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This chapter is from the book

Setting the Expectations

You’ve set the purpose, interviewed the participants, and finalized the list of attendees. You now have one more crucial task in preparing participants for the meeting. You need to help them understand what will be expected of them and what can they expect in terms of their ownership of the meeting decisions and actions.

Their Preparation for the Meeting

A meeting may not be able to meet its purpose without the participants having completed some homework prior to the start of the meeting. You can learn about exactly what that pre-work should be based on your interviews with the sponsor and the various participants. As you survey these people about their roles and personal objectives, pay attention to assumptions they may have about what has taken place prior to the meeting. Learn what the participants are expected to know. This may lead to homework concerning:

  • Reading to do—Shorten your meetings and keep them focused by having attendees complete any lengthy reading prior to the meeting. Don’t allow meetings to be used for reading and reviewing detailed documents; extensive reading kills focus and momentum. Require reading a priori and use the meeting for making participatory decisions about the material.
  • Materials to bring—If the group is expected to make strategic decisions about the upcoming release of a product, be sure that someone has data about what has been defined so far, what has been completed to date, what the effort was concerning that work, and what the known risks and issues are related to the work ahead.
  • Questionnaires to complete—Some meetings need feedback from the participants even before they arrive at the meeting; make sure participants know this, complete it, and provide it.
  • Presentation materials to prepare—For individual contributors, such as subject matter experts, who need to present group-wide, high-level material, encourage the use of brief, focused presentations. Support the presentation with materials (handouts, wall charts, posted files) that can be used for reference guidance in subsequent decision processes. If the material is not expected to be used as a guide later in the meeting, question its applicability to the purpose of the meeting.

Their Role in the Meeting

The meeting purpose isn’t the only thing that shapes an attendee’s participation. Prior to the meeting, help participants learn the work of their meeting role by addressing:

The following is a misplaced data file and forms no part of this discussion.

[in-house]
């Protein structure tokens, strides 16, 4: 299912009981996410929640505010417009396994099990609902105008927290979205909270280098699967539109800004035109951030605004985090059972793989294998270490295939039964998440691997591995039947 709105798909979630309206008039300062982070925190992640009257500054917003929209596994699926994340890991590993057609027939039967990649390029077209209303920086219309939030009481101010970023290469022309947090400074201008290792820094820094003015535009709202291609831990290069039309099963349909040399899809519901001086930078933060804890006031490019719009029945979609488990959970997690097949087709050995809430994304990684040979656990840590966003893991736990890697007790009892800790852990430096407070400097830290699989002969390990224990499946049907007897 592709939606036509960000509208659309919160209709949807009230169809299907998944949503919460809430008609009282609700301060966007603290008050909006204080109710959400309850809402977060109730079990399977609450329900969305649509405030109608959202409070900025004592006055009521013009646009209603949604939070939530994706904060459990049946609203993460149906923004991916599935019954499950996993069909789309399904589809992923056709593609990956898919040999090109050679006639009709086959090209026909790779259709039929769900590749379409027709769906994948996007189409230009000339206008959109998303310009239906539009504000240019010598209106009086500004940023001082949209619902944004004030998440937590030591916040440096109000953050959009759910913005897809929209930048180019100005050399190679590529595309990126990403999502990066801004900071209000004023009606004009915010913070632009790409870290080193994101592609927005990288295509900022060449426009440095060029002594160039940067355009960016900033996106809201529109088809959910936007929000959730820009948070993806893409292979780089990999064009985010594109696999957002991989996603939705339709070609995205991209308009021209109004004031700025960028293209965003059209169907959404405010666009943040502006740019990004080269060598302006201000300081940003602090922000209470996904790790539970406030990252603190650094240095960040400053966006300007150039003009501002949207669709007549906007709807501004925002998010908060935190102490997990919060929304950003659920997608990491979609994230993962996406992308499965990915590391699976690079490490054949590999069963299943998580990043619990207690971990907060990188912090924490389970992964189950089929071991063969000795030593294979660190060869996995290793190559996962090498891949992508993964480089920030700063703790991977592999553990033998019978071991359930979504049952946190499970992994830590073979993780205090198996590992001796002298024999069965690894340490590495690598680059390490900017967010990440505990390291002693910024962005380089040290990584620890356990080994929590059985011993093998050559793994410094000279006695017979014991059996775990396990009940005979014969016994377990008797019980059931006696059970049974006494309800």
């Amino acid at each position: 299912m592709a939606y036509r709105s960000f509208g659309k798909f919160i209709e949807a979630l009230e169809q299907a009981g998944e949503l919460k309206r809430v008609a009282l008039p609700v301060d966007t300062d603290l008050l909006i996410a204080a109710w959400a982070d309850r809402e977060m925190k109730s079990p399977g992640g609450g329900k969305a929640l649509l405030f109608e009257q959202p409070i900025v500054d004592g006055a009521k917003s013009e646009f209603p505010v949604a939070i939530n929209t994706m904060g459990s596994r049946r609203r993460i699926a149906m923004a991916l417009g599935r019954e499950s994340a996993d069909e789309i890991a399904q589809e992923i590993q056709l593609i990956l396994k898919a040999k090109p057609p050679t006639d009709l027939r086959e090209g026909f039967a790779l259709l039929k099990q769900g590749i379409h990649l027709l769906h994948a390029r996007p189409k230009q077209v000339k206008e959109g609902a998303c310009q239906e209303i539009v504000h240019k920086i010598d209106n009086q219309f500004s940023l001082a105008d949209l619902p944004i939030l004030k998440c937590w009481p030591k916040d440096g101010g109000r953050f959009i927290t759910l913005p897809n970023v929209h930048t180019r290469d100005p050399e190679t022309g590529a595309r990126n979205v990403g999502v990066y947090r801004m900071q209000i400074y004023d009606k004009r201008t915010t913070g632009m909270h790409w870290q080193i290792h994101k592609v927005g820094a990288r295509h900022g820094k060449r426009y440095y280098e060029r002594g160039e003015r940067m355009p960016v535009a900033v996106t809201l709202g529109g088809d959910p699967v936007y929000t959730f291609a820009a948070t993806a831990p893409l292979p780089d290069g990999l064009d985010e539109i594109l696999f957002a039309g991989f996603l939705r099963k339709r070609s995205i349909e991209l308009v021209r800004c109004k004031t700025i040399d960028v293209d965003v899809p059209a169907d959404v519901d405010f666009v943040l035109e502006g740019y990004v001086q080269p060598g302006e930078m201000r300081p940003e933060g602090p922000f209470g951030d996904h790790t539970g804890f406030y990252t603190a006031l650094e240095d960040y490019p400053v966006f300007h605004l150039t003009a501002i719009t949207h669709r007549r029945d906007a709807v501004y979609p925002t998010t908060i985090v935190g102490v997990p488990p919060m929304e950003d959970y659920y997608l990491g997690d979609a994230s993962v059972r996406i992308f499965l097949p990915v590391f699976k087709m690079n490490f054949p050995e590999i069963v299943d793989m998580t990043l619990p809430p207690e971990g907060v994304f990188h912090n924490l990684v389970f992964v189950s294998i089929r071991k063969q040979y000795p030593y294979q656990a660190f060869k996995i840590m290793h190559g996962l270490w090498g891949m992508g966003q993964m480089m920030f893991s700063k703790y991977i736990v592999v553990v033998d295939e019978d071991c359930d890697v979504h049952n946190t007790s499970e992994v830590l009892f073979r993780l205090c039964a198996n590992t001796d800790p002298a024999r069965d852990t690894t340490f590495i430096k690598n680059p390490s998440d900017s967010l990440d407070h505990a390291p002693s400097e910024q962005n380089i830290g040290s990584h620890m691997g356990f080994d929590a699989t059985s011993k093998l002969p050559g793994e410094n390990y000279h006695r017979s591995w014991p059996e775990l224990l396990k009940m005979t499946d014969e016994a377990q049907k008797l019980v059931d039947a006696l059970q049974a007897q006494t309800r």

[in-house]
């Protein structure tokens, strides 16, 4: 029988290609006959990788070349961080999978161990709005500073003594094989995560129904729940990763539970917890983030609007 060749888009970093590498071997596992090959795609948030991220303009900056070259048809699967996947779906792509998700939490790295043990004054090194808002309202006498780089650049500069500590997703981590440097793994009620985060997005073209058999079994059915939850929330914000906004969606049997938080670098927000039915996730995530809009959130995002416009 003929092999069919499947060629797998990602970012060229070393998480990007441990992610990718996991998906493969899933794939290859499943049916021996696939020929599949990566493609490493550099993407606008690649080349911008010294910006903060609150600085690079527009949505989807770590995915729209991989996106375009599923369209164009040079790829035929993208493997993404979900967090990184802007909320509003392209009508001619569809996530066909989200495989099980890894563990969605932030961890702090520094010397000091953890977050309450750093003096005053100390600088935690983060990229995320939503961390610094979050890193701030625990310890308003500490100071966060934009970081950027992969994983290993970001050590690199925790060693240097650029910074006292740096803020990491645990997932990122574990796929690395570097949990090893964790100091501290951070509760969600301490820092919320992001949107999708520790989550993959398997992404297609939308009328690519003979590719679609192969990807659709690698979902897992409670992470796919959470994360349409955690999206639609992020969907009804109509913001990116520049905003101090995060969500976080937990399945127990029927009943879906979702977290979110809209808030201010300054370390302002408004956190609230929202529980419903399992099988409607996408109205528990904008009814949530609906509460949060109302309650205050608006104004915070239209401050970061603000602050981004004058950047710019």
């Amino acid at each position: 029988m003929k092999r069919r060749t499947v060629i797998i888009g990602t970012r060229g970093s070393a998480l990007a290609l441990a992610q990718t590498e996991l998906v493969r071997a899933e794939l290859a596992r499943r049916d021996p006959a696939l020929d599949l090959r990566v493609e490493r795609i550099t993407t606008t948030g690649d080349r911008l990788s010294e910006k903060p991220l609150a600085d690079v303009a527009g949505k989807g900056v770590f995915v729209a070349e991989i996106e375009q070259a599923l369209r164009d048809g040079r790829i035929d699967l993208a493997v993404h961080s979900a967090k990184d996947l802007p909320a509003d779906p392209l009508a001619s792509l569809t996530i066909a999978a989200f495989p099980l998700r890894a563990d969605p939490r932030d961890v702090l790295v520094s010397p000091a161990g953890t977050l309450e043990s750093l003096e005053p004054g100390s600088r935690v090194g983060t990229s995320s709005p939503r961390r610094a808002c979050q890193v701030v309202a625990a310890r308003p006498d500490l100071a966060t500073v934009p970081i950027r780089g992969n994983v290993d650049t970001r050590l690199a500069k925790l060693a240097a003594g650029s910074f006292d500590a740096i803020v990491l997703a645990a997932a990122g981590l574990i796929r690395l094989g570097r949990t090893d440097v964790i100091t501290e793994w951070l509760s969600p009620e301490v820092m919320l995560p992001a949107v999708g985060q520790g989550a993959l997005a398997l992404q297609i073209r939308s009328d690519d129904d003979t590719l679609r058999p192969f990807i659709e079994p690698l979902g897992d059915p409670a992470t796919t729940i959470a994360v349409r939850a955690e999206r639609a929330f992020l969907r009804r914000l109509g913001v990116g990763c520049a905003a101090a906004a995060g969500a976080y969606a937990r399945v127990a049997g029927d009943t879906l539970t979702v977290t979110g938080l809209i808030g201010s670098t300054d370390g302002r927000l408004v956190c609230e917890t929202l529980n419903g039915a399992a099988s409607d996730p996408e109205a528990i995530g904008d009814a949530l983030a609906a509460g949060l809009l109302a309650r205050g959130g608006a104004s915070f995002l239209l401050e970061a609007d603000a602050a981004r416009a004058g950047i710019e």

• The subject matter expertise—Each participant should be very clear about the expertise he brings to a meeting. This means arriving equipped with information in his area of expertise that can guide the team as it converges on team decisions.
  • The time commitment—A well-run, highly collaborative meeting relies on full participation by all attendees. Make sure all participants understand the time commitment they face, especially for very large strategy meetings, Release Planning meetings, or retrospectives. Discourage "in/out" behavior. When attendees are coming in and out of a meeting, this does more than just distract the other participants; it makes a statement that the transient participants find the meeting less important than other work they are doing. (For participants who have to time slice their involvement, bring the question to the other meeting participants about the impact on the meeting’s purpose. Team members should then decide how the meeting should proceed.)
  • The "machinery" of a collaborative meeting—When teams rely on collaboration for decision making, they are expected to engage fully in all information gathering, processing, and consensus checks. This requires participants to stay focused throughout the meeting and to believe in the power of the team to make the best decisions. And this requires that you ensure that they are well schooled in tools and processes for consensus building and consensus checking.
  • The scope of their authority—In some collaborative meetings, teams may be making the final set of decisions that drive the next actions in a project. However, some meetings are meant to have a team create a recommendation to another individual or another team. In these situations, you should help set expectations prior to the meeting about the team’s scope of authority. Will the team own the decision? Are they just being consultative? Will they be asked to facilitate others in making the decision?

The Potential Consequences

When looking at a meeting purpose and the roles of the attendees, find out whether the meeting may bring up potentially negative consequences to someone in the meeting. Knowing this information in advance can help you manage the discomfort or dysfunctions that may arise due to difficult revelations or decisions that come to light:

  • Is the team in a go/no go for the next phase of the project?
  • Are resources being reallocated due to missed deadlines?
  • Is there discord among the business owners that could cancel the project?
  • Are there concerns about the role of the architect?
  • Has the QA team been targeted for outsourcing?

When you discover these consequences, determine how they may come out in the meeting and who specifically may be impacted. Develop an agenda that clearly manages the flow of information toward these decisions. Apply a more engaged facilitative role, as in a Forming mode. Ensure that the right attendees are engaged in the meeting to deal with the decisions and the actions that these decisions bring about.

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